Did you know, Bit of Clarity also has a YouTube channel! There is relaxing planning vlogs that you might be able to gain inspiration from J

Check out the Bit of Clarity youtube channel for relaxing planning vlogs, tutorials, and more 🙂

Subscribe to my YouTube Channel


The iPad is an indispensable resource for studying, projects, leisure, and so much more.

As a studying tool, The iPad is an investment. There are endless ways to use it and if you use it to its fullest capabilities, you’ll find yourself saving a lot of time, energy, and resources.

If you’re interested in using the iPad as a study device, check out these resources from the blog:

9 Useful iPad Note-taking tips that’ll Bring your Notes to the Next Level

7 Key Ways to Improve your Handwriting on the iPad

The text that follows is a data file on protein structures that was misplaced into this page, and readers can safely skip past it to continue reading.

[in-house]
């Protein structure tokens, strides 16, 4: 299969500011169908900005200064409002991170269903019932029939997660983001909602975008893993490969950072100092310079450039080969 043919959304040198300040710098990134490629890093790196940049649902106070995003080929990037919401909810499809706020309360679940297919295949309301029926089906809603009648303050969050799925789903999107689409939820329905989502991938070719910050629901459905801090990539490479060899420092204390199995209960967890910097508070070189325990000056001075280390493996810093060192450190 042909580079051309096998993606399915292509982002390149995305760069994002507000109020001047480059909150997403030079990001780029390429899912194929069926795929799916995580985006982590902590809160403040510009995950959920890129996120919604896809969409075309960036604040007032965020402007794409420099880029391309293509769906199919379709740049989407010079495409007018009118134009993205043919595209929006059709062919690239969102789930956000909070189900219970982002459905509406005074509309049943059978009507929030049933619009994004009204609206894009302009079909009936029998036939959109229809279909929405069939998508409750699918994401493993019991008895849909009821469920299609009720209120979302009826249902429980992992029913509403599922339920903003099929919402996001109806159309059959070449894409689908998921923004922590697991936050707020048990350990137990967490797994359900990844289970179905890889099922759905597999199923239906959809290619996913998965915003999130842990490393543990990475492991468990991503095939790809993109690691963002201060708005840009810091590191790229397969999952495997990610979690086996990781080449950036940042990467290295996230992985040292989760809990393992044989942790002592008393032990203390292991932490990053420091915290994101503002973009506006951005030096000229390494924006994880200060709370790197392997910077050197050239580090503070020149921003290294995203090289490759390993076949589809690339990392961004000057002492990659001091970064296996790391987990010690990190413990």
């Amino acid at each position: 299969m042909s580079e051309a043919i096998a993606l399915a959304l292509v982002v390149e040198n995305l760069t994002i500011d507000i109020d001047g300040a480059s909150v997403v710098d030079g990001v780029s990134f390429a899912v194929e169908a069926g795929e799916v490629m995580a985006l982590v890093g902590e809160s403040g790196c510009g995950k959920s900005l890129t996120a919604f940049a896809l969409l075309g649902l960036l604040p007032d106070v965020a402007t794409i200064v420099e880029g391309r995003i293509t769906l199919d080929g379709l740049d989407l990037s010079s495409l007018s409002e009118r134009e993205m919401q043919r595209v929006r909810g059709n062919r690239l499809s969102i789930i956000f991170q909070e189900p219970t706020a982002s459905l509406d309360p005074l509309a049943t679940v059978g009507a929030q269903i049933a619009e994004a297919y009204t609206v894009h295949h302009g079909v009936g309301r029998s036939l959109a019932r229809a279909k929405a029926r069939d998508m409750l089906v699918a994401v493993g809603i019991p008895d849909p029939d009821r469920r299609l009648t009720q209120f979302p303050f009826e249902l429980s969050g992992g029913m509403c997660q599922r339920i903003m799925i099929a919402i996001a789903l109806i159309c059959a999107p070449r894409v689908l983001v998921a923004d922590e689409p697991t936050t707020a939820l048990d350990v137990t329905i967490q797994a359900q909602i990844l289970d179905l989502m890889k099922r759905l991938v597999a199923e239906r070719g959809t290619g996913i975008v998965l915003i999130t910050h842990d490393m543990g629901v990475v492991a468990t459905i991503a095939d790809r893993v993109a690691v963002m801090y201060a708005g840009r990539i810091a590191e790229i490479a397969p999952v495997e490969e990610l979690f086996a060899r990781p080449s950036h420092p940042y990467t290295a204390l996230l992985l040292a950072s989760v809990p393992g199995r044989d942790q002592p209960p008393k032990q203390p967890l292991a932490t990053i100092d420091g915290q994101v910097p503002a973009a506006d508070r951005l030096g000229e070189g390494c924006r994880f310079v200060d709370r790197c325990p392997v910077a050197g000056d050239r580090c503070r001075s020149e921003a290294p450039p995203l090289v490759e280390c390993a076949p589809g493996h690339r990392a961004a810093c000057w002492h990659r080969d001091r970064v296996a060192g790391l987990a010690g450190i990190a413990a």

Paperless Student: The Ultimate Guide


This Post Has 2 Comments

  1. Yana Singh

    Wow! That was highly informative but I am currently confused about whether to buy a matte screen protector or not. I watch a lot of YouTube vids on my ipad so my parents told me that applying a matte screen protector will not only lower the display quality but also that it’s not tempered glass and if my ipad ever falls on the ground it’s gonna crack it’s screen. What do u suggest I do?

    1. Lynn & Terrance @ Bit of Clarity

      Hi Yana, I’m glad this post helped 🙂

      I currently use a matte screen protector and I honestly really love it. I use the paperless like screen protector, so it gives me a more authentic and comfortable note-taking and drawing experience.

      The matte screen protector also lessens the glare, allowing me to use my iPad in most lighting conditions.

      It might not protect your iPad from shattering (that’s what cases are for), but it will protect it from scratches you can easily get from everyday use. I would personally recommend it, but it’s up to you 🙂 There are other screen protectors for the iPad you can look into too!

Leave a Reply